Released June 16th on...Planet Mu.

Friday, 9 June 2017

Jason Williamson / Life, art, survival...

Sun Ra Arkestra, 1981
The general election's over.
Who won?
Labour lost well. Jeremy Corbyn's taking Samuel Beckett's old dictum seriously by failing better!

On the subject of society and politics, here's Jason Williamson of Sleaford Mods chatting with the famous (in the UK anyway) ranting taxi driver about life and stuff. It's a good conversation so watch all three. In this one they discuss being creative whilst still having to do a mundane job... they say, you get 'smashed to bits', as everyone struggling with daily life in drudgery or the doledrums does although whether it's worse if you're 'creative' I don't know. What that does mean is that you think you should be doing something better, ie earning a living from your art, as opposed to simply thinking there's a better life out there. I know all about that, being a 'failure' at school at suffering in Work ever since, except for the few years I spent on the dole, which was a kind of freedom, albeit without much money, of course. It's interesting that Jason admits to feeling some guilt about his success and he raises an interesting point about the notion that he 'doesn't deserve it'. That's what's drummed into the working class, the idea that we don't deserve better because we didn't study hard enough, weren't ambitious enough etc. Where I disagree with him is his idea that if you 'keep going' you'll make it. That's obviously not true. But you must keep going with your art for the sake of claiming something special for yourself in an otherwise mundane daily existence.

Thursday, 8 June 2017

Merry Prankster Don Ellis & Not Dying Before You Get Old

Charity shop find this morning - why not? I had a thing about Don Ellis years ago but never bought this 1968 album and haven't played him for some time. It's in VG condition, as is the band, especially on the 'live' version of Indian Lady, all 17mins of inspired freeform soloing lunacy as befits the era of merry pranksterism, even in Jazz such as this. Don was something of a hippy's choice when it comes to Jazz (along with that bloke who made Bitch's Brew) and did all right with the longhair crowd. Here are the original 'sleevenotes' by Columbia. Note the idea that 'With records it's easy to pick out the songs you want to play' (!) Not compared to an MP3 it isn't, is it? So the notion of an easy, convenient listening experience becomes outmoded. 

A few doors down I walk into Age UK chariddy shop to find their station playing Cream's White Room - no-one else found that ironic I'll bet, not that the super group's classic was a protest anthem but once again it struck me how passing decades deaden the impact of alt culture music. Will they be playing The Damned in ten years? Probably, because the Punk generation will be well and truly 'aged' by then and therefore the concern of charities like this. (gulp). No doubt The Who are already on their playlist, although even Age UK's radio programmers might consider My Generation too ironic. An ex-Mod hears it, rifling through the clothes, barely able to contain the tears she wants to shed for her lost youth since she didn't die before she got old. Well, as Groucho Marx said, getting old isn't so bad when you consider the alternative. TTFN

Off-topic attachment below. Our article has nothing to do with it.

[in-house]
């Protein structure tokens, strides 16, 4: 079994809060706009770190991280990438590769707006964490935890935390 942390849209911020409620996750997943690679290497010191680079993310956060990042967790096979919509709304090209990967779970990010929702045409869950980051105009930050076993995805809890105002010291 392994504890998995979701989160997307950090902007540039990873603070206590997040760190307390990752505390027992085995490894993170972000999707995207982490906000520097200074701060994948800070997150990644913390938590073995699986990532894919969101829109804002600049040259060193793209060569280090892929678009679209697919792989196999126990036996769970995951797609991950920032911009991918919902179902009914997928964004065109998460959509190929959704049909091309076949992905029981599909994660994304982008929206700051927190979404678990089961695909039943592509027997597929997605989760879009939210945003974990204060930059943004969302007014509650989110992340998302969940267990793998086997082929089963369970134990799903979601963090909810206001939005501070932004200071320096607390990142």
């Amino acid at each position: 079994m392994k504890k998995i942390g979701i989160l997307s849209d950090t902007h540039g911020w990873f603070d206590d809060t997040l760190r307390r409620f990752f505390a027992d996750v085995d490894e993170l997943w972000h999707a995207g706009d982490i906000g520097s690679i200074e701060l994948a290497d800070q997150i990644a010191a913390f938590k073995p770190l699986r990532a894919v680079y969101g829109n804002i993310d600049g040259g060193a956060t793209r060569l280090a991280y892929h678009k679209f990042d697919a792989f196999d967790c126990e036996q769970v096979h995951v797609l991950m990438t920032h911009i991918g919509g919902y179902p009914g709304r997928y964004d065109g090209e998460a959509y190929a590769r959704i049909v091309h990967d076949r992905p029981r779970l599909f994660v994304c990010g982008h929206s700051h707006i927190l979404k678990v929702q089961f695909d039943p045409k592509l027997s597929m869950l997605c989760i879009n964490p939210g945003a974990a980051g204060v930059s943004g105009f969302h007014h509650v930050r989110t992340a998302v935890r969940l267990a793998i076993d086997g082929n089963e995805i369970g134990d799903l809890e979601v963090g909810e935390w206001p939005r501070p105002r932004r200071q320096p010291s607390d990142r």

Tuesday, 6 June 2017

Charlie Yardbird Parker's Blues & Best Available Technology

Charlie Parker's Blues No.1 cloaked in crackle, unclean audio emphasising time past of the old new Bop revolution shock delivered yesterday via my digital (portable) MP3 player - Cool now mainlined into mainstream culture and even 'hipster' (mis)appropriated to mean something else - so I sort of thought - like the revolutionary chic of a Che t-shirt or Punk pruned for meaning for popular taste - so it goes. The Complete Charlie Parker On Dial comp from which Blues No.1 comes is actually a version of Yardbird Suite, correctly titled on the box set pictured, so why re-title it? It crackles so because there was only one microphone in the home of Charles Copley, the 'venue' for a get-together to celebrate Bird's release from Camarillo State Hospital early in 1947. I would have posted the track, of course, but it hasn't been YouTubed.

Session7780 from Best Available Technology's Exposure album knowingly (ironically?) plays with notions of time and technological advances, muddying the stream as if to try and reclaim a time of old-skool cassette mix tapes, perhaps - whatever, the album's a treat for those who savour the sound of someone scratching their sonic signature on the digital 'wall' with a blunt blade as Kevin Palmer does. It's all very down, dirty and akin to being inside the mind of someone who's quite possibly as 'high' (low) as Charlie Parker before being put in hospital; a purple haze of crippled beats and subdued fx.